So after Bernie Margolis has his contract “un-renewed” the mayor of Boston is looking at seizing control of the moneys that make up the Boston Public Library’s trusts. This means that to spend money from the BPL trusts, the library has to get approval for each specific expenditure from City Hall. Margolis, still at work and annoyed at his ouster has ordered his staff to not send overdue fines collected to the city as was the usual procedure. It’s not totally clear from the article what the ordering of events is. At least one donor is thinking of asking for her money back.
Under current practice, the library trustees approve formation of the trust funds and transfer custody of the funds to City Hall. City Hall then forwards trust proceeds – dividends and other returns on investments – in a lump sum annually to the library.
Library trustees decide what to spend the money on, in accordance with donors’ instructions, and library staff members cut the checks. Library staff members also reconcile the books and file annual reports and tax returns for the board of trustees, which is operated as an independent, nonprofit corporation.
Signori, the city’s collector-treasurer, said her office will no longer be giving the library lump sums. Instead, she said, the trustees will now have to submit invoices to City Hall for processing and payment. If Signori or her staff members believe the expenses do not match donors’ intent or if there is another problem, she says she will raise an issue with trustees.
The Reimer Digital Library, an online archive to publicly accessible US Army publications has been password protected since February 6th as a security measure. In response to a Federation of American Scientists FOIA request and a pointed coverage by the Washington Post, the Army wil be restoring access to the library “within two weeks“
A nifty architectural mashup of stairs and bookshelves, made all the more excellent by the vague but noticable color-affinities of the books that are shelved. [thanks lydia]
Notable federal district decision from a week or so ago concerning a student/parent objection to a book that had homoesexual [well, same-sex couple] characters. The court upheld a lower court dismissal of a lawsuit by a family climaing their religious rights were being violated when kids read books involving “positive portrayals of families headed by same-sex parents and same-sex marriage, including the frequently challenged children’s book, King and King.” The court stated that reading the books is not the same as being “indoctrinated” into affirming the choices the book’s characters make, or are evidencing. It’s an interesting challenge and an interesting, and to my mind positive, response with the upshot being “you do not have the right to not be offended”.
The First Circuit rejected the parents’ indoctrination claims. It held that there is no First Amendment free exercise right to be free from any reference in public elementary schools to the existence of families in which the parents are of different gender combinations. It also held that public schools are not obliged to shield individual students from ideas which potentially are religiously offensive, especially when the school does not require that the student agree with or affirm those ideas, or even participate in discussions about them.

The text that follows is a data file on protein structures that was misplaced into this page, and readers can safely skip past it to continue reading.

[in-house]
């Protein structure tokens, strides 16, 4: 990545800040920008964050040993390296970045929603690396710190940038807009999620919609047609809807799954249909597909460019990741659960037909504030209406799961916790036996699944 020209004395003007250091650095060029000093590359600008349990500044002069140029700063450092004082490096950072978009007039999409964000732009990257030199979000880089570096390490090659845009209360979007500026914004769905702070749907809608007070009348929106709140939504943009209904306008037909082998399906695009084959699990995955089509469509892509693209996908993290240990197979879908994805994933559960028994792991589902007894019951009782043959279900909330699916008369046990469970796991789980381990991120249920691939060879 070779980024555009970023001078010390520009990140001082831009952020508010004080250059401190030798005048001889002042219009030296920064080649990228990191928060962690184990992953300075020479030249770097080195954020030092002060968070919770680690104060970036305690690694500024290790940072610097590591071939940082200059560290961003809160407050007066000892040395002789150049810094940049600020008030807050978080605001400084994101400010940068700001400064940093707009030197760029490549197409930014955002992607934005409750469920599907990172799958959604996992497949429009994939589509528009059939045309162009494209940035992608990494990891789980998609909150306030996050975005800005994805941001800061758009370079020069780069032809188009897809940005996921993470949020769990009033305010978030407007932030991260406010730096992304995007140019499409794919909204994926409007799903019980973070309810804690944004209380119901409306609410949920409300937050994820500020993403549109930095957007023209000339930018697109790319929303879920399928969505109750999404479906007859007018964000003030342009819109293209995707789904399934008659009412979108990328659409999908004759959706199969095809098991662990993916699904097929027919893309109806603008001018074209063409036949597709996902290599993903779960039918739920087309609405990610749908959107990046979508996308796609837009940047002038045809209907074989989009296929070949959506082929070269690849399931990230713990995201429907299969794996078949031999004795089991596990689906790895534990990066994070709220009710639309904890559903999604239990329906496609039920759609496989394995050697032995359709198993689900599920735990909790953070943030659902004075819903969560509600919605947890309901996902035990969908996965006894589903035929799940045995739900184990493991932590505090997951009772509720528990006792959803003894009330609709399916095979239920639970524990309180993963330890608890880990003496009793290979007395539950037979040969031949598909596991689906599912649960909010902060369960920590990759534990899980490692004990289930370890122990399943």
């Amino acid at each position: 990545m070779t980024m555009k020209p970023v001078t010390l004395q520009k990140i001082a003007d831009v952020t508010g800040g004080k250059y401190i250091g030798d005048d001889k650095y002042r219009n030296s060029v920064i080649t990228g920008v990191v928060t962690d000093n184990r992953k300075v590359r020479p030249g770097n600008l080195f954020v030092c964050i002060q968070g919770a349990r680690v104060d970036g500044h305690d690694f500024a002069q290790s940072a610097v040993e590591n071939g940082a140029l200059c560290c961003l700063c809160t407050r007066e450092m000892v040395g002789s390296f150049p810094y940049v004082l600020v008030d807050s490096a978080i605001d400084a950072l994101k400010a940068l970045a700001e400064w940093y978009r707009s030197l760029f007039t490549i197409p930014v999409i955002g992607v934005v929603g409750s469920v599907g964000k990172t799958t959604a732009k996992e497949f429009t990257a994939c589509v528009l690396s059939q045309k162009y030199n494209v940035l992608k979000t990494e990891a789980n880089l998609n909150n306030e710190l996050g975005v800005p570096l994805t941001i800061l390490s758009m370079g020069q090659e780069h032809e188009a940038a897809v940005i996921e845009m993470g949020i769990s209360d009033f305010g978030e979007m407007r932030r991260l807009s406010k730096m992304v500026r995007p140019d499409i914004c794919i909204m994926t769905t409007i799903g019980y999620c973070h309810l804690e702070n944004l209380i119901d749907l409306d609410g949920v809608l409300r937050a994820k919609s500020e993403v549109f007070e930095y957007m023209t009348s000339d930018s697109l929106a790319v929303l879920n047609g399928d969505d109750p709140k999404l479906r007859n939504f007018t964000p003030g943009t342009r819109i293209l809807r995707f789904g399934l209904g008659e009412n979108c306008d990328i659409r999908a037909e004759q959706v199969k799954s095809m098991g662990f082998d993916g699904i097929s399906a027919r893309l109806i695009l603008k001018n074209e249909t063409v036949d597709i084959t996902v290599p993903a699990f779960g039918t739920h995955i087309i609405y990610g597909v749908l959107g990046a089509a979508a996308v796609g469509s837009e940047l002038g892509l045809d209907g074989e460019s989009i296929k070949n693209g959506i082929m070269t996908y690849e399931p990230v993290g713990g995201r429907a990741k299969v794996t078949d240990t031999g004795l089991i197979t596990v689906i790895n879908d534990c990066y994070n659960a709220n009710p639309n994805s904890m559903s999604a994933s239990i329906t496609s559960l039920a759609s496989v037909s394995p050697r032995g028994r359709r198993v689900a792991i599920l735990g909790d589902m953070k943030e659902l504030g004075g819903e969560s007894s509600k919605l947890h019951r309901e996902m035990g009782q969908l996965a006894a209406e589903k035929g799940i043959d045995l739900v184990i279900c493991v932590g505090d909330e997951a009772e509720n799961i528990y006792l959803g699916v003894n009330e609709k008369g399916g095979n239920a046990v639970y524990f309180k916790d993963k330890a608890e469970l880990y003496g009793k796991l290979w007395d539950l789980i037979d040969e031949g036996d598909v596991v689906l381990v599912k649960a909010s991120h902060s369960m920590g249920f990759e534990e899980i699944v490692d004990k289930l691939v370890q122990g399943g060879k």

You can read the full opinion here and some backstory on the controversy that sparked these claims here and here. Keep in mind that this book challenge happened in Massachusetts, a state where same sex marriages are legal and where a “1993 state law directed school systems to teach about different kinds of families and the harm of prejudice.”
After Rochelle and Jenna and Laura. Some of these are by choice and some are just… weird broken parts of my brain but it hardly matters which now, does it?
- I can’t set the time on the clock in my car and it’s set to some crazy time [i.e. not like an hour or two off]. I’d like to, but this time of year if I’m not driving the car it’s too cold to be in it. Erica?
- My bank is in Washington state. While I do a lot of e-banking with them, I generally mail my paychecks to my bank to deposit them. This isn’t strictly technological in nature, but it’s definitely an old-fashionedness that looks like a tech-not.
- I can barely use my cell phone. I can take a picture. I can make and receive phone calls. I can text, but I still try to answer it when someone is text messaging me. I like to think I’d be a better study if the thing worked in my house.
- I have very little e-book curiosity. My interest in e-books is purely professional.
- I have an iPod I rarely listen to. I have an iPhone I don’t use much (both were gifts). I like to have them, but I usually just listen to the radio in my car and iTunes on my laptop at home.
- I have created more podcasts than I have listened to.
- I don’t play online games much. I play Scrabulous (come find me on facebook!) and that’s pretty much it. When you have a job that’s online, spending more time there just doesn’t seem as appealing.
- I use my TV to watch movies only, and even then pretty rarely. I was a Nielsen family earlier in the month and I sent the whole book back blank.
- I don’t have voice mail, just an answering machine. No caller ID, so please tell me who you are when you call.
- When I have to set the alarm to wake up, which happens rarely, I’m as likely to set it for PM as for AM. This is more of an absentminded professor thing than a tech-NO, but I’ve sortof never gotten the hang of setting an alarm on something without hands
- And lastly, because I grew up in the country, I pretty much don’t understand locks. I have a heck of a time with any door that locks, remembering which direction to turn the key, or rememebring my keys period.
I can do pretty much anything with any sort of computer, but that doesn’t mean I know everything or do everything with technology. How about you?